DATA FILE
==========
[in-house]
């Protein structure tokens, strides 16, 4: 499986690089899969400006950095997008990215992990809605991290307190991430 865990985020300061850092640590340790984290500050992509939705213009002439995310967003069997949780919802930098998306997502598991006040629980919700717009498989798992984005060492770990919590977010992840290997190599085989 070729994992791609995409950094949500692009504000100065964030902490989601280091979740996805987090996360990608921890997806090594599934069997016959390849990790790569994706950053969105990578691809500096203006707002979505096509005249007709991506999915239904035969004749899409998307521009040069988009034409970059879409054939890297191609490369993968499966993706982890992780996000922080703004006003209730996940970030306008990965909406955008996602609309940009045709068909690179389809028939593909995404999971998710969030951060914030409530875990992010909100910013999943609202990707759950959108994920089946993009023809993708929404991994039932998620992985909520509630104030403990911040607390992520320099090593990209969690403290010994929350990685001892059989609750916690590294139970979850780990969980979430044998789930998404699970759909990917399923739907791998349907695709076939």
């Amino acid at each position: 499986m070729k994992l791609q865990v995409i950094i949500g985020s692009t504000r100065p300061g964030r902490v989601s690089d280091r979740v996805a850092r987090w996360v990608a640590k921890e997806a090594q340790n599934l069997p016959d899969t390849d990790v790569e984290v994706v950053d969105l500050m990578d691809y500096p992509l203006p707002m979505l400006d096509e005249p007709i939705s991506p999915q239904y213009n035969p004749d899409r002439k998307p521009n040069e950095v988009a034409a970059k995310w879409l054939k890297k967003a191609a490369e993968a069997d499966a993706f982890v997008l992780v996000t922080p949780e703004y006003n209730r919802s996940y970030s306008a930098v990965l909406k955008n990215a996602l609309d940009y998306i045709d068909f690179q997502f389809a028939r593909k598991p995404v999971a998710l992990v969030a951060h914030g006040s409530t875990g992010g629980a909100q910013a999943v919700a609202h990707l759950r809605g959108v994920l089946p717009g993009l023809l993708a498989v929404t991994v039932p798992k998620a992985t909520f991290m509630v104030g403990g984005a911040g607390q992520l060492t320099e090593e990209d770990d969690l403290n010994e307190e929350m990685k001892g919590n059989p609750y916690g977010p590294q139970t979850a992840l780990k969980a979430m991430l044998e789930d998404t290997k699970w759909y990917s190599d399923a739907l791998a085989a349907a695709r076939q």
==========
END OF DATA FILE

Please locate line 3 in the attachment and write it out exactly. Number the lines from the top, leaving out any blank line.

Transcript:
């Amino acid at each position: 499986m070729k994992l791609q865990v995409i950094i949500g985020s692009t504000r100065p300061g964030r902490v989601s690089d280091r979740v996805a850092r987090w996360v990608a640590k921890e997806a090594q340790n599934l069997p016959d899969t390849d990790v790569e984290v994706v950053d969105l500050m990578d691809y500096p992509l203006p707002m979505l400006d096509e005249p007709i939705s991506p999915q239904y213009n035969p004749d899409r002439k998307p521009n040069e950095v988009a034409a970059k995310w879409l054939k890297k967003a191609a490369e993968a069997d499966a993706f982890v997008l992780v996000t922080p949780e703004y006003n209730r919802s996940y970030s306008a930098v990965l909406k955008n990215a996602l609309d940009y998306i045709d068909f690179q997502f389809a028939r593909k598991p995404v999971a998710l992990v969030a951060h914030g006040s409530t875990g992010g629980a909100q910013a999943v919700a609202h990707l759950r809605g959108v994920l089946p717009g993009l023809l993708a498989v929404t991994v039932p798992k998620a992985t909520f991290m509630v104030g403990g984005a911040g607390q992520l060492t320099e090593e990209d770990d969690l403290n010994e307190e929350m990685k001892g919590n059989p609750y916690g977010p590294q139970t979850a992840l780990k969980a979430m991430l044998e789930d998404t290997k699970w759909y990917s190599d399923a739907l791998a085989a349907a695709r076939q």